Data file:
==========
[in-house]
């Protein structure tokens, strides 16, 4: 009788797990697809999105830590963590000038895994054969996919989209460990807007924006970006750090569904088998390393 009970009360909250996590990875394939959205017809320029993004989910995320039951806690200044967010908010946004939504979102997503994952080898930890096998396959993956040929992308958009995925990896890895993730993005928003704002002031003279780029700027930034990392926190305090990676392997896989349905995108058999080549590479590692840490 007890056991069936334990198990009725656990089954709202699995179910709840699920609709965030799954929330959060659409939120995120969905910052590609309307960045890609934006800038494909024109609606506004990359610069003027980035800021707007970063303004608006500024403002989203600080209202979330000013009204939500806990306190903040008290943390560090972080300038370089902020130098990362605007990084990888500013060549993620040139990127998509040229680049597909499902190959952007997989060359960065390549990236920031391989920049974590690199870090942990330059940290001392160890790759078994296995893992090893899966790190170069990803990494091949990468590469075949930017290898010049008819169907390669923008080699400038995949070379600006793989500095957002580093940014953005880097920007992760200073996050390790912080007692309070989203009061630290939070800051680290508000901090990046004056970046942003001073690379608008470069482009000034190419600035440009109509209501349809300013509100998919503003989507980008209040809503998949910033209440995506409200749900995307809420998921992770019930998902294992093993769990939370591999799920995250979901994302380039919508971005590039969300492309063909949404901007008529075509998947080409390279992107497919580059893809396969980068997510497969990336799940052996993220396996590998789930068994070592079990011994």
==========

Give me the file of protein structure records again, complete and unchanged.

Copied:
[in-house]
């Protein structure tokens, strides 16, 4: 009788797990697809999105830590963590000038895994054969996919989209460990807007924006970006750090569904088998390393 009970009360909250996590990875394939959205017809320029993004989910995320039951806690200044967010908010946004939504979102997503994952080898930890096998396959993956040929992308958009995925990896890895993730993005928003704002002031003279780029700027930034990392926190305090990676392997896989349905995108058999080549590479590692840490 007890056991069936334990198990009725656990089954709202699995179910709840699920609709965030799954929330959060659409939120995120969905910052590609309307960045890609934006800038494909024109609606506004990359610069003027980035800021707007970063303004608006500024403002989203600080209202979330000013009204939500806990306190903040008290943390560090972080300038370089902020130098990362605007990084990888500013060549993620040139990127998509040229680049597909499902190959952007997989060359960065390549990236920031391989920049974590690199870090942990330059940290001392160890790759078994296995893992090893899966790190170069990803990494091949990468590469075949930017290898010049008819169907390669923008080699400038995949070379600006793989500095957002580093940014953005880097920007992760200073996050390790912080007692309070989203009061630290939070800051680290508000901090990046004056970046942003001073690379608008470069482009000034190419600035440009109509209501349809300013509100998919503003989507980008209040809503998949910033209440995506409200749900995307809420998921992770019930998902294992093993769990939370591999799920995250979901994302380039919508971005590039969300492309063909949404901007008529075509998947080409390279992107497919580059893809396969980068997510497969990336799940052996993220396996590998789930068994070592079990011994």